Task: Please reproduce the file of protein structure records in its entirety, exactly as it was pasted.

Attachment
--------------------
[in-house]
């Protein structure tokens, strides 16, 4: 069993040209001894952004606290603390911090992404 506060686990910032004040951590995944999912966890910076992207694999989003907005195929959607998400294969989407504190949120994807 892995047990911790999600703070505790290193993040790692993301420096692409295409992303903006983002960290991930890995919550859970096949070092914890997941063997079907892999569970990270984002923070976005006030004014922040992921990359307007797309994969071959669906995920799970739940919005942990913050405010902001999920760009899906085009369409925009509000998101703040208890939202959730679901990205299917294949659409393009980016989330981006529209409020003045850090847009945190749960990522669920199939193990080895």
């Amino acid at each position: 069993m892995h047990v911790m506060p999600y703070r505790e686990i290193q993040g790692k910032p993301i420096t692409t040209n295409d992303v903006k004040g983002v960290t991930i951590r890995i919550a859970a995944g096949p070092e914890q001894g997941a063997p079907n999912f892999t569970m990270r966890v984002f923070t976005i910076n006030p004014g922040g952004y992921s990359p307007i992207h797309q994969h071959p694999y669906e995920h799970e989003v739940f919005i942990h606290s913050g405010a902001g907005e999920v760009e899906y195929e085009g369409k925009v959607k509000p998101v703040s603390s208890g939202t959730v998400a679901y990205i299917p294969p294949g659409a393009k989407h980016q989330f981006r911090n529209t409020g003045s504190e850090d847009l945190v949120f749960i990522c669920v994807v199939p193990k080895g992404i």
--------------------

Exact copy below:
[in-house]
């Protein structure tokens, strides 16, 4: 069993040209001894952004606290603390911090992404 506060686990910032004040951590995944999912966890910076992207694999989003907005195929959607998400294969989407504190949120994807 892995047990911790999600703070505790290193993040790692993301420096692409295409992303903006983002960290991930890995919550859970096949070092914890997941063997079907892999569970990270984002923070976005006030004014922040992921990359307007797309994969071959669906995920799970739940919005942990913050405010902001999920760009899906085009369409925009509000998101703040208890939202959730679901990205299917294949659409393009980016989330981006529209409020003045850090847009945190749960990522669920199939193990080895």
């Amino acid at each position: 069993m892995h047990v911790m506060p999600y703070r505790e686990i290193q993040g790692k910032p993301i420096t692409t040209n295409d992303v903006k004040g983002v960290t991930i951590r890995i919550a859970a995944g096949p070092e914890q001894g997941a063997p079907n999912f892999t569970m990270r966890v984002f923070t976005i910076n006030p004014g922040g952004y992921s990359p307007i992207h797309q994969h071959p694999y669906e995920h799970e989003v739940f919005i942990h606290s913050g405010a902001g907005e999920v760009e899906y195929e085009g369409k925009v959607k509000p998101v703040s603390s208890g939202t959730v998400a679901y990205i299917p294969p294949g659409a393009k989407h980016q989330f981006r911090n529209t409020g003045s504190e850090d847009l945190v949120f749960i990522c669920v994807v199939p193990k080895g992404i």